Tango Argentino -- or more specifically, Tango Argentino with a not-insignificant splash of Tango Ukraino -- is flying high on Broadway once more. Forever Tango is happily ensconced at the Walter Kerr, where it first landed in 1997 for an impressive 13-month run. The show returned in 2004 for four months at the Shubert, but this new edition seems to be packed with more peaks.
The eight tangoing couples that make up the company are supplemented, this time, by three "special guest stars." Singer Gilberto Santa Rosa attained fame in the 1980s, when he was known as "El Caballero de la Salsa." That's what it says in his Playbill bio, anyway, which adds that in 2009 he was named Tropical Artist of the Decade by Billboard. In any case, he had but to step on stage to be greeted with a wall of applause at the press preview attended. What's more, he received the same reception when he returned for his other solos. (The songs, naturally, are in Spanish.)
Also on hand -- surely to help sell tickets and extend the tourist draw -- are Karina Smirnoff and Maksim Chmerkovskiy of Dancing with the Stars fame. While decidedly not Latin, they fit in well; their two solo spots are among the flashiest of the evening, and they lead the ensemble numbers at the end of each act. In addition to heating up the dance floor, Mr. Chmerkovskiy adds a few sly flashes of humor. The dancing couple remains with Forever Tango until August 11; Mr. Santa Rosa departs on July 28. Show is at present scheduled through mid-September.
The core company seems uniformly excellent, although I admit to not being an expert on all things tango. Standing out are Victoria Galoto and Juan Paolo Horvath, who start and end the proceedings with a dance in which they step out of -- and back into -- a life-sized bandoneón. (That's the traditional concertina upon which tango music is built, kind of like an accordion with buttons instead of piano keys.) Galoto and Horvath are also listed as choreographers of the two solos for the "Dancing with the Stars" pair, suggesting that these are actually their dances and will be reclaimed after the stars depart. Also striking are Soledad Buss and César Peral, who appear in just two numbers but are steamily featured on the poster art.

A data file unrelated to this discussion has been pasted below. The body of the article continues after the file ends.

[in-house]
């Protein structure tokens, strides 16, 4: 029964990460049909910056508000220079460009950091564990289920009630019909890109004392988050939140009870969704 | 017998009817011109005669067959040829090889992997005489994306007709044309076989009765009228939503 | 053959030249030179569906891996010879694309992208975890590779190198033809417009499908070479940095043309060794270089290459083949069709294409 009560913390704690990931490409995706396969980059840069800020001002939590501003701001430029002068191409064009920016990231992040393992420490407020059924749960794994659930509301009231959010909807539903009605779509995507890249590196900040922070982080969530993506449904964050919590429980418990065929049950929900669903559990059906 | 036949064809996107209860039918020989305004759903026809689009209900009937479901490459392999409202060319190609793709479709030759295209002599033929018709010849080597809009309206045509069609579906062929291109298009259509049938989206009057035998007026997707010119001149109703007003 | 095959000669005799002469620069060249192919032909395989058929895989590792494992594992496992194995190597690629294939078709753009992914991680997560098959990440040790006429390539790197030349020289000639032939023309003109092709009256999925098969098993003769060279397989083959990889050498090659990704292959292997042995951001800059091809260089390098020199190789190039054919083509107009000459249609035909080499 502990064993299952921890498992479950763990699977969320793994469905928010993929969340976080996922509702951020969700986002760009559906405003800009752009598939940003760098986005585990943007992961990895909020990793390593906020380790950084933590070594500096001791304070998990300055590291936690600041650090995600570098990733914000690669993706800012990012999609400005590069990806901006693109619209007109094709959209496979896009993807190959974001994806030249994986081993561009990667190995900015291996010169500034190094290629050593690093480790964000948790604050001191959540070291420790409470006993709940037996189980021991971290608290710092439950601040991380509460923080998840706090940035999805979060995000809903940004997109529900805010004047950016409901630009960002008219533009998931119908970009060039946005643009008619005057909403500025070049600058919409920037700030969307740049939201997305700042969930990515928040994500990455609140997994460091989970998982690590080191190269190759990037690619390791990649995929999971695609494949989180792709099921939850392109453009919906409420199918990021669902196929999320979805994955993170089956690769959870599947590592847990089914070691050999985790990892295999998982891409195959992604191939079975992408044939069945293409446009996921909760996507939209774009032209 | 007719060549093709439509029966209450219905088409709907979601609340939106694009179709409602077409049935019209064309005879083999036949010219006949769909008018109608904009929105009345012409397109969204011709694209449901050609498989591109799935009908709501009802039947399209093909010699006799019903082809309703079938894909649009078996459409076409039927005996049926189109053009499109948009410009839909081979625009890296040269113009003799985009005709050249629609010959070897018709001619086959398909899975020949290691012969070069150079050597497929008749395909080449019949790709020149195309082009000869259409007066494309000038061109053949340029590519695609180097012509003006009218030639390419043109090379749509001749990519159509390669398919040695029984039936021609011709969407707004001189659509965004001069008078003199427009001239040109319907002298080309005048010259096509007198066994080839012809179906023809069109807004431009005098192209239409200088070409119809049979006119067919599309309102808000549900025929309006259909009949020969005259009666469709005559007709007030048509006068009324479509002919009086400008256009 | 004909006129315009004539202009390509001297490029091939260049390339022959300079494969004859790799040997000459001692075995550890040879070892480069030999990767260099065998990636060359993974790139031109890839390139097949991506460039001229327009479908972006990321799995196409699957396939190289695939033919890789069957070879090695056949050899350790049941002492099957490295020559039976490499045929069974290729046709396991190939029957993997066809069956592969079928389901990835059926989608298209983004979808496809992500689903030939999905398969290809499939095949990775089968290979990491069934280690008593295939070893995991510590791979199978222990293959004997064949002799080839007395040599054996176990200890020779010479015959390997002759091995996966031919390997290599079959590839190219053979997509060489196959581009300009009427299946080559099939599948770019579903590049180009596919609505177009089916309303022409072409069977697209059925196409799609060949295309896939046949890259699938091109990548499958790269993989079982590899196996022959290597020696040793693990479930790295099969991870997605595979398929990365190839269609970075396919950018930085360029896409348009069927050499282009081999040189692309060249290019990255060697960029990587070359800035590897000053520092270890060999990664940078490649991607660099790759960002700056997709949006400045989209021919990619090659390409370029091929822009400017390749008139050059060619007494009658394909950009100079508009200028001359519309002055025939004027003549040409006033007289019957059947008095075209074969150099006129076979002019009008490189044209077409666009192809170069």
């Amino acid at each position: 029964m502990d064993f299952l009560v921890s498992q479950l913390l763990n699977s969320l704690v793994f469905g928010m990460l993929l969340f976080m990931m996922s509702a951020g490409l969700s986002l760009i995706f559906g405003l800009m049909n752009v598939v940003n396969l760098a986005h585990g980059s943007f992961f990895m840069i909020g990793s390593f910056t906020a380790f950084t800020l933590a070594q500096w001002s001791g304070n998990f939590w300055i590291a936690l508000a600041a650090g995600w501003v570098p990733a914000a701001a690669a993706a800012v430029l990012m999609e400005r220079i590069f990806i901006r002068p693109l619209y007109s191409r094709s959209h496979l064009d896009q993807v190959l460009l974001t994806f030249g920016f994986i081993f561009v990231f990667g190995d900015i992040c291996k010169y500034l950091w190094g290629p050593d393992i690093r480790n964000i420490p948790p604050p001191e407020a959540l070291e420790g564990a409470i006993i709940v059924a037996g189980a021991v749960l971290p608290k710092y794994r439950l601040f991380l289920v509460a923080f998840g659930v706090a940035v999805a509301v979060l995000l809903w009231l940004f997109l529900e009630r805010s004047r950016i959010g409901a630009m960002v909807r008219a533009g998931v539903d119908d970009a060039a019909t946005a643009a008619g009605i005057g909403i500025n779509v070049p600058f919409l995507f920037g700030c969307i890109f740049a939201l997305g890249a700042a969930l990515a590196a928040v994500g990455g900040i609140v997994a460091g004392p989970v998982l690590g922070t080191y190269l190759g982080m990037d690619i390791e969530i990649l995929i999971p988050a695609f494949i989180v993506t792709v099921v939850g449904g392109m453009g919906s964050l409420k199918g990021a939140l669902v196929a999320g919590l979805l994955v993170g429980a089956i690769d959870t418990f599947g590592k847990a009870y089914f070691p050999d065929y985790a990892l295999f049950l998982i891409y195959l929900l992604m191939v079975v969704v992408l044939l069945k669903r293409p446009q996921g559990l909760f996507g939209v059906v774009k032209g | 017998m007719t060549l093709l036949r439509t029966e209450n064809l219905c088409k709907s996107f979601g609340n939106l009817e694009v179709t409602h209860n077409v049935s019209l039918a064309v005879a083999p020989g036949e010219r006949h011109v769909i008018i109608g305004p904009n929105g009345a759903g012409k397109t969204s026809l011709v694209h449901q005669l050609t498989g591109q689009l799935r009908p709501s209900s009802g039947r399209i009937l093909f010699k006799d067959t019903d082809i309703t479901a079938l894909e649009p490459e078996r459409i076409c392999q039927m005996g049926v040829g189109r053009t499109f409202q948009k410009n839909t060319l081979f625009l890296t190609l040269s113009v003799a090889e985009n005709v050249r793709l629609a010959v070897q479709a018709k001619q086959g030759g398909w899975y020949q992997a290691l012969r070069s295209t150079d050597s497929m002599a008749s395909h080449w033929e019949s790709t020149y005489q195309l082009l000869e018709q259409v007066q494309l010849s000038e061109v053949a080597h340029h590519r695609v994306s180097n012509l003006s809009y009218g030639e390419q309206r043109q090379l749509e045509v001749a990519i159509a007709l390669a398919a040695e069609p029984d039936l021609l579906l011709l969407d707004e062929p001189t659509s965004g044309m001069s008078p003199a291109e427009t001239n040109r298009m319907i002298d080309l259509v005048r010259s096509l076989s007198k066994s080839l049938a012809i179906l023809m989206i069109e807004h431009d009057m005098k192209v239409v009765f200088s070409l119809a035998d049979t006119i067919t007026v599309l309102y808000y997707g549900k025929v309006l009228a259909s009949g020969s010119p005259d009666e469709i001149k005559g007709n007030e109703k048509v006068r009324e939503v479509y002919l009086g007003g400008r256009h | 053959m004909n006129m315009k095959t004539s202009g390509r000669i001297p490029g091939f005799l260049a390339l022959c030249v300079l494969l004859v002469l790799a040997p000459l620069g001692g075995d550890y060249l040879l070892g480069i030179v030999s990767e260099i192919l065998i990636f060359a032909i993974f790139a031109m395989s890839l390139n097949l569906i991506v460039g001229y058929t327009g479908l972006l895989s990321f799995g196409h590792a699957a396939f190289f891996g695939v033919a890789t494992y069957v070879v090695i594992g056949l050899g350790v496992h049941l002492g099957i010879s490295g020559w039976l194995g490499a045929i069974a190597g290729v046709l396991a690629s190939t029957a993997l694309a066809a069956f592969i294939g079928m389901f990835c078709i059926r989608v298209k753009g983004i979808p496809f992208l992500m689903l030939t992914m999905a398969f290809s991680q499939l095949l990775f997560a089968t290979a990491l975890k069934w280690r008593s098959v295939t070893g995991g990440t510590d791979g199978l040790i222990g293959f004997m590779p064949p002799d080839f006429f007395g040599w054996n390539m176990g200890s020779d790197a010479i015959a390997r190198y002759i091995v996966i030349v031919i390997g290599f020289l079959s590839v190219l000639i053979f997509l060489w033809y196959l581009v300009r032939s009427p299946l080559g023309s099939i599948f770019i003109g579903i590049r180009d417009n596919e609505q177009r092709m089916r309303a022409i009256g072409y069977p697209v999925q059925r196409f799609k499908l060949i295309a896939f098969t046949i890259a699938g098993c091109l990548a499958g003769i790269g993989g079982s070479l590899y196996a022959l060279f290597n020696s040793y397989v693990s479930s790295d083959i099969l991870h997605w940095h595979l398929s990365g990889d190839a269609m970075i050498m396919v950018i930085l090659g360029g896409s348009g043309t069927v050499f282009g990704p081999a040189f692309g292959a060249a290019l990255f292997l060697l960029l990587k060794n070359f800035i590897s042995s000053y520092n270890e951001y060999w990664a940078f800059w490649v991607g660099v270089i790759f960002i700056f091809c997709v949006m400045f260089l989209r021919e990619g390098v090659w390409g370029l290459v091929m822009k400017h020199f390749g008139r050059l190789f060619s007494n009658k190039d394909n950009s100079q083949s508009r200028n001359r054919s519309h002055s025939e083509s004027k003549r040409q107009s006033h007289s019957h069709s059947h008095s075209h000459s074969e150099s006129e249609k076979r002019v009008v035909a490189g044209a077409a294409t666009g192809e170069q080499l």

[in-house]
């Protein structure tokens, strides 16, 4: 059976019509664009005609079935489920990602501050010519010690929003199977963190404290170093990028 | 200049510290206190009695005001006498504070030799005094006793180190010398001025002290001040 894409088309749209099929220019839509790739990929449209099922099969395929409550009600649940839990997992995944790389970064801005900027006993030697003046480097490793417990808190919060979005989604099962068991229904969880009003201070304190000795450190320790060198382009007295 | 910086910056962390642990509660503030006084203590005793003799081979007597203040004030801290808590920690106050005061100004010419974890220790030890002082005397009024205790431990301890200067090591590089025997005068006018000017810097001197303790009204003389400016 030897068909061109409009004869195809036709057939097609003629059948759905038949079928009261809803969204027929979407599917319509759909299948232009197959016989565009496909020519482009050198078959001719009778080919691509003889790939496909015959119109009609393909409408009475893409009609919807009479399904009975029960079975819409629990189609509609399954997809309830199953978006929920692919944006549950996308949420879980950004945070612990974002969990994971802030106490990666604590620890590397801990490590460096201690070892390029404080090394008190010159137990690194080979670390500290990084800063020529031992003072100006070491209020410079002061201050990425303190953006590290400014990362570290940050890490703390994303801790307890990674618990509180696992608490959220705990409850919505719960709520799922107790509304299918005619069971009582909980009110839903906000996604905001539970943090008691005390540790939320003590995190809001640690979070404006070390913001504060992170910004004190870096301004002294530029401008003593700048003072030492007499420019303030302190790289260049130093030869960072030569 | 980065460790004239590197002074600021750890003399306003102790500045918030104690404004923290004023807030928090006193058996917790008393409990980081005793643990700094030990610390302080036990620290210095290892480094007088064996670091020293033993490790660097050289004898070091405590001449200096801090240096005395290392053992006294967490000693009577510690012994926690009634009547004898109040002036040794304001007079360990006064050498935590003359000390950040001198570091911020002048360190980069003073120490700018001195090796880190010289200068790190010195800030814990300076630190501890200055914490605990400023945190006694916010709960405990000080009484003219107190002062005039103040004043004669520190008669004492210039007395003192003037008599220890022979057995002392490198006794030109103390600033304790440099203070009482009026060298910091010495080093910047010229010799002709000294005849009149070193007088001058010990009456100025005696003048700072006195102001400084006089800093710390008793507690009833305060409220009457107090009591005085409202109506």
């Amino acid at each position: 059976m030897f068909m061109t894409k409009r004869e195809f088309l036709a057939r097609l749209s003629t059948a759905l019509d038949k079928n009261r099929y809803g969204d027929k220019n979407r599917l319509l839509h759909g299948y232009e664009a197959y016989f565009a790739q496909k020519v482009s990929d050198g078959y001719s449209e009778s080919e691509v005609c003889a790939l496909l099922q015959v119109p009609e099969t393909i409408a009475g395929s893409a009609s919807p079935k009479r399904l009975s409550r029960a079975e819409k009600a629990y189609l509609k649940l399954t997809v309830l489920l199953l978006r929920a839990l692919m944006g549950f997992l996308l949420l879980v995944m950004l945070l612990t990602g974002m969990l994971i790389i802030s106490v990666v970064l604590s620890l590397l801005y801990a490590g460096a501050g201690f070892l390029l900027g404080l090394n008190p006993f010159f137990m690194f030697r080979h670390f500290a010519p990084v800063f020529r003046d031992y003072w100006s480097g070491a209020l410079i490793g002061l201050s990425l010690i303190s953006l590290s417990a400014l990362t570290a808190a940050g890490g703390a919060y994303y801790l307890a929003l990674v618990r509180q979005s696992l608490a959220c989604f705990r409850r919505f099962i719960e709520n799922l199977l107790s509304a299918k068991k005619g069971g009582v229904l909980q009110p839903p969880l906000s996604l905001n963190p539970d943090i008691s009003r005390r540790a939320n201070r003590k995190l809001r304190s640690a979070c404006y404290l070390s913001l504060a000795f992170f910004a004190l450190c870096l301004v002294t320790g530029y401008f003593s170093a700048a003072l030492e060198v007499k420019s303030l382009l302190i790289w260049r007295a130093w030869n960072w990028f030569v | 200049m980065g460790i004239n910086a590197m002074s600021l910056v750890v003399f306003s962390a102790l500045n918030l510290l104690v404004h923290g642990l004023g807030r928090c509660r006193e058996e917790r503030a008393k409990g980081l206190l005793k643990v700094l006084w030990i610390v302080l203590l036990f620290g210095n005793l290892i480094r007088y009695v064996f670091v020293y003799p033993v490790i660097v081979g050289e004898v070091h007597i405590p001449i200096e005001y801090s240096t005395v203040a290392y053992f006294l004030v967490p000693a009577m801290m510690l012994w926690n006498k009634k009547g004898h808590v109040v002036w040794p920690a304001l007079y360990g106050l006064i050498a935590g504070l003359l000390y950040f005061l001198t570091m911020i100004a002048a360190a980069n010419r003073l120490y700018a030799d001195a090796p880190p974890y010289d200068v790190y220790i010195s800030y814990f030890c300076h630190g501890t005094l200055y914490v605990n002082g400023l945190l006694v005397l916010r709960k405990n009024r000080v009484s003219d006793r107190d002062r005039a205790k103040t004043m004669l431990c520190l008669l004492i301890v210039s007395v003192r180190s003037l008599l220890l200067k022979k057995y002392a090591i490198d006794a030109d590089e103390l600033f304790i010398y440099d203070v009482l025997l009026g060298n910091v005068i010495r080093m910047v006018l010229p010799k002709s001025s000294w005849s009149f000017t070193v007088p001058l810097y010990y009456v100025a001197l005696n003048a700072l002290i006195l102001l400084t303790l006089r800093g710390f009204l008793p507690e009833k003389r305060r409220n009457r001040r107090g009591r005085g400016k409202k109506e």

The rest are fine, but the only ones easily identifiable are the two comedy dancers, Natalia Turelli and Ariel Manzanares. They provide much-appreciated humor to the proceedings. (If ever anyone is looking to replicate Michael Jeter's Tony-winning dance in Tommy Tune's Grand Hotel, Mr. Manzanares already has the look and the style and the talent.)
The word "tango" refers not only to the dance but the music, and the music dept. here is superb. So much so that the four instrumental solos are highlights. The eleven-piece orchestra -- including not one but four bandoneóns -- is right out of central casting; eight of them look like they are on the far side of seventy. But oh, how these white-maned men play! Standing out is the lead bandoneón man, 77-year-old Víctor Lavallén, who puts on quite a show. (He is also the musical director.) Jorge Vernieri does an impressive job on the piano, while the cellist featured in an abbreviated concerto for cello and bandoneon is none other than Luis Bravo, Forever Tango's creator, director and producer.
Which leaves us with an important qualification. Fans of the tango -- and there are presumably tens of thousands with access to Broadway -- will presumably enthuse over these talented dancers and the skill they display. Those of you who are not tanglophiles, though, might well overdose. Three or four great tango numbers can spice up the night, but here we have 28 (!) over two-and-a-quarter hours. You might well feel like the banquet-goer offered twenty tasty hors d'oeuvres. Yes they are delicious, some of them incredibly so. But while you are tasting #s 13 and 14, it's difficult to remember just what you found so special about #7 -- even though you made a note to yourself that #7 was remarkable.
Those of you who can't get enough tango are sure to get a lot out of Forever Tango. Those who suspect that their appreciation is limited, though, are likely to find -- by the time intermission rolls by -- that their hunch was correct.